Probably the most theologically flawed song in the production is "Spooky Mormon Hell Dream," in which a missionary who has abandoned his companion succumbs to the guilt he feels for breaking the rules and failing in his mission. The lyrics posit a Dantean inferno for the Mormon reprobate: "Down, down to Satan's realm / See where you belong / There is nothing you can do / No escape from Spooky Mormon Hell Dream." Lucifer is there in the Mormon hell, and Catholics and Jews are his minions. Elder Price finds himself confessing his "awful" sins (failing as a missionary, stealing a donut as a child) to his fellow travelers in this nightmarish afterlife: Genghis Khan, Adolf Hitler and Jeffrey Dahmer.

The song is side-splittingly funny, and it's augmented by sight gags, like a pair of giant dancing Starbucks cups that represent the terrible temptation of coffee. The coffee part is at least accurate. The worldview mocked by the rest of the song is a fiction: Mormons don't believe in any sort of eternal hell that resembles the one depicted in the song. In fact, one of the sticking points between LDS theology and mainstream creedal Christianity is Joseph Smith's near-universalism and his emphasis on the three levels of paradise that the vast majority of humanity will find themselves in after the final judgment. A popular Mormon folk story features Smith's teaching that even the lowest kingdom in heaven is a paradise so divine that anyone who caught a glimpse of it would be tempted to commit suicide to get there sooner. The story is probably apocryphal, but the spiritual point hits home: in the Mormon cosmology, almost everyone attains some version of heaven, even adherents of other religions.

Yet the song's existence illustrates what the host culture now requires. Throughout history, the reasons that Mormonism has been vilified have changed according to the anxieties of the day. In the 19th century, Latter-day Saints were excoriated for an allegedly lascivious sexuality. Mormon men were depicted in cartoons and antipolygamy fiction as sexual predators whose libidos knew no bounds. In the early 21st century, members of the same religion are portrayed as being sexually repressed. The creators of The Book of Mormon production apparently also need them to believe in a sinners-in-the-hands-of-an-angry-God variety of eternal punishment. In a strange way, Mormons have become the cultural arbiters of morality: the musical critiques LDS teachings on homosexuality even while showing Mormons to be some of the sweetest people you'll ever meet.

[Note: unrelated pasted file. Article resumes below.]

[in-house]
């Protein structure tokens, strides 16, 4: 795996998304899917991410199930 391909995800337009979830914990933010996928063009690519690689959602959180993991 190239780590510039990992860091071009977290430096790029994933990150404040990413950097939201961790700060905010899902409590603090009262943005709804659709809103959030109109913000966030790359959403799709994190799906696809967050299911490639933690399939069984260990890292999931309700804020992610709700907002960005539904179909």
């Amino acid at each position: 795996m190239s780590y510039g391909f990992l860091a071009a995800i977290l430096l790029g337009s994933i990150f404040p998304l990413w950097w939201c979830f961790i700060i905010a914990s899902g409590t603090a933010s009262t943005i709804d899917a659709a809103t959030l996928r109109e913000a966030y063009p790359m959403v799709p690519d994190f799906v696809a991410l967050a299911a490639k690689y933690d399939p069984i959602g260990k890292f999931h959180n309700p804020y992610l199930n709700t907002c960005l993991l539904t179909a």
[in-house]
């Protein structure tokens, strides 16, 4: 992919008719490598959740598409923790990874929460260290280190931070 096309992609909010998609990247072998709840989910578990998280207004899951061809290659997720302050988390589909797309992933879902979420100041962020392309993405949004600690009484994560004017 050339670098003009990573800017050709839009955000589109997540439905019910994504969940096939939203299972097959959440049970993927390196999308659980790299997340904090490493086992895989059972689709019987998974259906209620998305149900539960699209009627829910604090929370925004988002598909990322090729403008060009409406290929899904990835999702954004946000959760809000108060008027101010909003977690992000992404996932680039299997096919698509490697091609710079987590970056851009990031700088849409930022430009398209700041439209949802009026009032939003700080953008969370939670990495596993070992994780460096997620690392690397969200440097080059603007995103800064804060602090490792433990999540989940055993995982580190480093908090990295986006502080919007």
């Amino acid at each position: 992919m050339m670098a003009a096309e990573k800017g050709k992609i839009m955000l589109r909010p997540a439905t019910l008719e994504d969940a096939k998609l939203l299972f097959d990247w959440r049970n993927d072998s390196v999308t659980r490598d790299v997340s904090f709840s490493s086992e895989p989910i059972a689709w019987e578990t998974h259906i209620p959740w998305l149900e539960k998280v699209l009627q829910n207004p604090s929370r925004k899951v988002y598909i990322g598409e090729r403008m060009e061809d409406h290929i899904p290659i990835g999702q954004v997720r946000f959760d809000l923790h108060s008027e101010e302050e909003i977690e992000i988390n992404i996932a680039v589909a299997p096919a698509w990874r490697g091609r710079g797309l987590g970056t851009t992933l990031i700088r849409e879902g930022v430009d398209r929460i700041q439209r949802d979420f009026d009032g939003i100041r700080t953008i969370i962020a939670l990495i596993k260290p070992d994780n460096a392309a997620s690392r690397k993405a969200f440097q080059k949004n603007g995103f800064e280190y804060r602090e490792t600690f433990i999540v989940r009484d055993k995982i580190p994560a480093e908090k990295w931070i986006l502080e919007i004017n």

The story of what happens next in Mormonism's careful negotiations with American culture is unwritten, but the past suggests that the church will bend for the sake of assimilation. With two Mormon candidates running for president and Romney among the front-runners, such negotiations have high political stakes.

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Comments

What is Christian?

What both wheelercreek writes on Sep 27, 2011 - 11:43 am and what Ryan Gardner on Sep 27, 2011 - 01:03 pm writes is correct. Mormons are not supposed to be Christian because we have some doctrinal differences with other Christian groups of today. The foundation for the beliefs of these other groups is the creeds of the 4th. 5th, and 6th centuries and so on. The bible is viewed through the lens of these creeds causing certain interpretations to be favored and other biblical teachings to be minimized or ignored. Interestingly, if you look at the doctrines of the early church fathers before the creeds, they are very Mormon-like. In a number of doctrinal areas the early Christians were good Mormons and would be rejected as non-Christian by many Christians of today. See where Jesus taught about man becoming gods (John 10:31-36). He quotes Psalms 86:6 which teaches the same thing. See where Paul taught it in 1 Corinthians 8: 5-6 where he says that there be gods many and lords many but only one of them is our god. He even mentions these gods being in Heaven so he was referring to true gods. See where Paul taught it in Romans 8:14-18. See where John taught it in Revelations 3:21. This is essentially the teaching of Jesus in John chapter 17 which he adds to his very clear statement in John chapter 10. The early church fathers, those early Bishops and Orthodox theologians in early Christianity, taught the same doctrine:
Irenaeus says “If the Word became a man, It was so men may become gods."(Irenaeus, Against Heresies, bk. 5, pref.)
And again Irenaeus: "We were not made gods at our beginning, but first we were made men, then, in the end, gods." (Ibid, also in (Bettenson, H., The Early Christian Fathers, [London: Oxford University Press, 1956,] p. 94.)

Clement of Alexandria: "Yea, I say, the Word of God became a man so that you might learn from a man how to become a god." (Clement of Alexandria, Exhortation to the Greeks, 1; Also in Clement of Alexandria, Protrepticus 1, (8,4), in Bettenson, The Early Christian Fathers, p. 244.)

Justin Martyr: men are "thus deemed worthy of becoming gods and of having power to become sons of the highest." (Justin Martyr, Dialogue with Trypho, 124)

Athanasius : “The Word was made flesh in order that we might be enabled to be made gods . Just as the Lord, putting on the body, became a man, so also we men are both deified through his flesh, and henceforth inherit everlasting life." (Athanasius, Against the Arians, 1.39, 3.34.)

St. Jerome, the Pope’s secretary explains Psalms 82:6 saying: “’ That we are gods is not so by nature, but by grace. 'But to as many as receive him he gave power of becoming sons of god.' I made man for that purpose, that from men they may become gods. 'I said: Ye are gods, all of you sons of the Most High.'” (Jerome, The Homilies of Saint Jerome, Washington D.C.: The Catholic University of America Press, 1964 pp 106-107)